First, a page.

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AliOop
13th December 2004, 06:06 PM
Sometime ago I commented about my foray into Slackware. I won't get into that distro as its not relevent to this thread. The only reason I mention Slackware is because I had to learn one of the partitioning programs to prepare my HD for installation. My choice was either cfdisk or fdisk. I used fdisk because of some good instruction on how to use it. Well, now I'm tinkering around with Ubuntu on a test box.

Looking over some printout on a veriety of things I've kept for future use, I came across fdisk. I decided to test it with my Ubuntu/testbox. This test box at one time came with WinXP. I have never dual booted any of my PCs. So when I did a 'sudo fdisk /dev/hda' I was surprised to see this result:

Command (m for help): p

Disk /dev/hda: 20.4 GB, 20416757760 bytes
16 heads, 63 sectors/track, 39560 cylinders
Units = cylinders of 1008 * 512 = 516096 bytes

Device Boot Start End Blocks Id System
/dev/hda1 * 1 38567 19437736+ 83 Linux
/dev/hda2 38568 39560 500472 f W95 Ext'd (LBA)
/dev/hda5 38568 39560 500440+ 82 Linux swap

Command (m for help):


As you can see my HD has three partitions. Out of a 20G HD, about 19 of it is devoted to root. Half a gig is set aside for the swap partition. But, and this is what threw me for a loop, half a gig is labled W95 Ext'd (LBA). Since I did a full install when I loaded Ubuntu and I let the installer take over I expected the whole drive to be all Linux. My question is should I be concerned over this. Is this normal? If not can I delete this partition and how would I go about revovering it? Thanks. for any input.

jtang613
13th December 2004, 06:44 PM
What you have here is a Primary partition for the root directory /
and an Extended partition containing the swap partition.

This often occurs with 'automatic partitioning' and is really nothing to be concerned over. The reason behind it is that current computers only support a total of 4 primary partitions. Therefore, in order to get around this limitation, extended partitions are created. This allows more that 4 partitions to exist because the extended partition exists as a primary partition, but contains other partitions inside it.

You can safely remove the extended partition and recreate the swap partition as a primary partition by booting into rescue mode from the FC install disk. You will need to update your /etc/fstab file after doing this.

Tools to use: swapoff mkswap swapon fdisk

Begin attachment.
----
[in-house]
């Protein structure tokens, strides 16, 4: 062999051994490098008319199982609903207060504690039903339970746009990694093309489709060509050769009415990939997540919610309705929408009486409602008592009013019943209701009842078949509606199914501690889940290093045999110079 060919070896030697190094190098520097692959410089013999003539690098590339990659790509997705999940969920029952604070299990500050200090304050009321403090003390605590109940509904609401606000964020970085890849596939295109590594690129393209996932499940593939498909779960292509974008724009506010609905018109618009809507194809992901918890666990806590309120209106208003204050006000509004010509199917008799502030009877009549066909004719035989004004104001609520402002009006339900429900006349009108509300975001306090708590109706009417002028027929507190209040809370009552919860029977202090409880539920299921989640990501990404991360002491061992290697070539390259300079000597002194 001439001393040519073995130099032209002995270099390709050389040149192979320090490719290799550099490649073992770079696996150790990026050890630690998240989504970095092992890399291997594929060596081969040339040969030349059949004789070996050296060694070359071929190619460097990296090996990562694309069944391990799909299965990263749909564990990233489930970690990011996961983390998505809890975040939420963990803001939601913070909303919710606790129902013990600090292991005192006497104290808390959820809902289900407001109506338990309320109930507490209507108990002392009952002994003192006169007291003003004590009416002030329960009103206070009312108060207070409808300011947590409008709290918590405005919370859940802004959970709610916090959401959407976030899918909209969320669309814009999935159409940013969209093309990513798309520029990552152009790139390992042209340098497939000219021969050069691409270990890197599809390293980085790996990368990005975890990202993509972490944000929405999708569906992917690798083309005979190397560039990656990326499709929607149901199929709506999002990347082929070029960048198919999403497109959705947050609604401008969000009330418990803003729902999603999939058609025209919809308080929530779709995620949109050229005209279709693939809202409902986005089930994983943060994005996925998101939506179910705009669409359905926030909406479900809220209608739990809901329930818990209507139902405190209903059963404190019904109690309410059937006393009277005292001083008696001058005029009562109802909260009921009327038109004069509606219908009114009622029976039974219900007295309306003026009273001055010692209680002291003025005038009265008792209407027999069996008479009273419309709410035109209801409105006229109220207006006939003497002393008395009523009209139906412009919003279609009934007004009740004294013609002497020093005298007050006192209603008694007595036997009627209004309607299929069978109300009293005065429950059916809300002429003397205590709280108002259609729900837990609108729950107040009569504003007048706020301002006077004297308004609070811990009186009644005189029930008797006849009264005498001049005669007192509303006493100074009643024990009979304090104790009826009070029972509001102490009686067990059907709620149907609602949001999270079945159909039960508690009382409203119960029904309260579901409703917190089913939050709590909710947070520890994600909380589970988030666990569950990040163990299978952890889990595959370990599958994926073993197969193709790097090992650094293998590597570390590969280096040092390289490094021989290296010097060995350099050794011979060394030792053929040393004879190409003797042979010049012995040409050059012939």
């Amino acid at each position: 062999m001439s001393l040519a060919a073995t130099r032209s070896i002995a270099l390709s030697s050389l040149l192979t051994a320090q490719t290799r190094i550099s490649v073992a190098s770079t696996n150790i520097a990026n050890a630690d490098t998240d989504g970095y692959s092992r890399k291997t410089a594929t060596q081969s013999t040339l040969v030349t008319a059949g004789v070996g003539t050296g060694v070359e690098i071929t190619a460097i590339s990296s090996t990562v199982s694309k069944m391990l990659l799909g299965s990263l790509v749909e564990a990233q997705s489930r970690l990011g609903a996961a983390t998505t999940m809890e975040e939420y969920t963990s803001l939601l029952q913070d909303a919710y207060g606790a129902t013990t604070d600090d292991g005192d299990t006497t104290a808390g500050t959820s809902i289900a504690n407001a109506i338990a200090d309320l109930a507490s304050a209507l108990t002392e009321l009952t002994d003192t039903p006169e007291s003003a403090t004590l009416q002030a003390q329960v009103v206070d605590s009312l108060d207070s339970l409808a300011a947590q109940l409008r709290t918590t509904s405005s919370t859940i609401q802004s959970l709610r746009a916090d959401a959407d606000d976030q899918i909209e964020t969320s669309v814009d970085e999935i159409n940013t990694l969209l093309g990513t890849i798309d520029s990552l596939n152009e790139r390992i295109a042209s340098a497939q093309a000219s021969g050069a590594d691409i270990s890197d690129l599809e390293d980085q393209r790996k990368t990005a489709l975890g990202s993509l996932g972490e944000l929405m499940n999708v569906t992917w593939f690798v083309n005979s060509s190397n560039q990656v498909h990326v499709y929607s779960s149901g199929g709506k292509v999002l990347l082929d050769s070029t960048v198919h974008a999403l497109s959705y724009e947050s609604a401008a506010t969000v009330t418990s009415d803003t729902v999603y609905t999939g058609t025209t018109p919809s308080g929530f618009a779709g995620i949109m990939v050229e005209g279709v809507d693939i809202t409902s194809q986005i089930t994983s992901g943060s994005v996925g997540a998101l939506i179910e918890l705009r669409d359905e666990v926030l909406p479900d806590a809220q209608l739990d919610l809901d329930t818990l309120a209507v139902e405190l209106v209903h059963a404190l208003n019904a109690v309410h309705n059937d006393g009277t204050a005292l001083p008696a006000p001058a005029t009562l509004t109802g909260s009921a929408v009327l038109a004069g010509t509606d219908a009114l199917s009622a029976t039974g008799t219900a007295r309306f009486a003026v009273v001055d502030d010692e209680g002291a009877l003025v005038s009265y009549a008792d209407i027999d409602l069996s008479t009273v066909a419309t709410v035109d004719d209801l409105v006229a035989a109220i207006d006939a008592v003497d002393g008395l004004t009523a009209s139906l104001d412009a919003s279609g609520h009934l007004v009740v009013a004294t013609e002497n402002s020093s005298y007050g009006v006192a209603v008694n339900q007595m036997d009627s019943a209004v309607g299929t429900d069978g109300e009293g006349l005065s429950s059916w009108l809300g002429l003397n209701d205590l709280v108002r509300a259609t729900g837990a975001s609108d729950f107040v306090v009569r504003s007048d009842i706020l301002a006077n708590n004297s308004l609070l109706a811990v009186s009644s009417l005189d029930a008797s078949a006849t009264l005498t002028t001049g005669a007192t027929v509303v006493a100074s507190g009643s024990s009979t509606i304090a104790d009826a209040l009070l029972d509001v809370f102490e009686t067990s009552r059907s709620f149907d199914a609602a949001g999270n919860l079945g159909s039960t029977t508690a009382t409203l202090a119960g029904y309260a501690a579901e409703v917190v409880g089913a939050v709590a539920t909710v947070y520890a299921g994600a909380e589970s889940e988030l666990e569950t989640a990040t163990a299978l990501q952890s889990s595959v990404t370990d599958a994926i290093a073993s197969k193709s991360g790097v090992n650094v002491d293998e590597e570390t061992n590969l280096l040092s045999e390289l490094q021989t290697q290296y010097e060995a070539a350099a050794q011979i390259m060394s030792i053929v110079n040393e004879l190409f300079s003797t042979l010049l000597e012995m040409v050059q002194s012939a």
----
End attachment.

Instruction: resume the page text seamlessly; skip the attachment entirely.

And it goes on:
jarifed
13th December 2004, 07:23 PM
why is it showing in the extented partition
W95 Ext'd (LBA) and not
Extended

As it has been formatted under Ubuntu I would expect
/dev/hda2 38568 39560 500472 5 Extended
/dev/hda5 38568 39560 500440+ 82 Linux swap

and not
/dev/hda2 38568 39560 500472 f W95 Ext'd (LBA)
/dev/hda5 38568 39560 500440+ 82 Linux swap

jtang613
13th December 2004, 08:16 PM
why is it showing in the extented partition
W95 Ext'd (LBA) and not
Extended

This is because W95 Ext'd is the most common form - and is generally recognized by every OS / partition tool. The other is less common and might not be universally recognized.

Jason

jarifed
13th December 2004, 08:58 PM
Why would it want to be recognized by another OS?? The whole box is linux.
Even if it was a dual boot wouldn't it be a possibility that the other OS would recognise it. I have been today creating a physical volumes/volume group and logical volume and creating mkfs.ext3 on fedora core 3 (old w95 vfat32) not changing to 83 When booting in windows the file system was still recognised and when selecting it, it ask the question to format it.
I have changed it to 83 and it does not show up in windows anymore and no more nasty questions.

jtang613
13th December 2004, 09:24 PM
Why would it want to be recognized by another OS?? The whole box is linux.
A partition cannot "want" anything grasshopper. It is inanimate. However, there are many users who have more than one OS installed and require extended partitions for purposes other than Linux. The Extended Partition Container is invisible to the OS for most purposes. Type 0x0f (W95 Ext'd (LBA)) just happens to be the standard for this purpose. There are also types 0x05 (Extended) and 0x85 (Linux Extended). Which type you choose is up to you.


Even if it was a dual boot wouldn't it be a possibility that the other OS would recognise it.
Yes. There is a good possibility that most OS's would recognise it as an Extended Partition Container. However, this does not necessarily mean that the Linux partitions inside this Extended Partition Container will be seen by other OS's. Refer to the diagram that I posted.


I have been today creating a physical volumes/volume group and logical volume and creating mkfs.ext3 on fedora core 3 (old w95 vfat32) not changing to 83 When booting in windows the file system was still recognised and when selecting it, it ask the question to format it.
I have changed it to 83 and it does not show up in windows anymore and no more nasty questions.
It is necessary to change the partition type code when you install Linux to an existing partition. No one has disputed this. Usually this is done automagically by the installer. However fdisk can reassign type codes quite easily too.

Jason

jarifed
13th December 2004, 09:38 PM
thnxs
points taken

grasshopper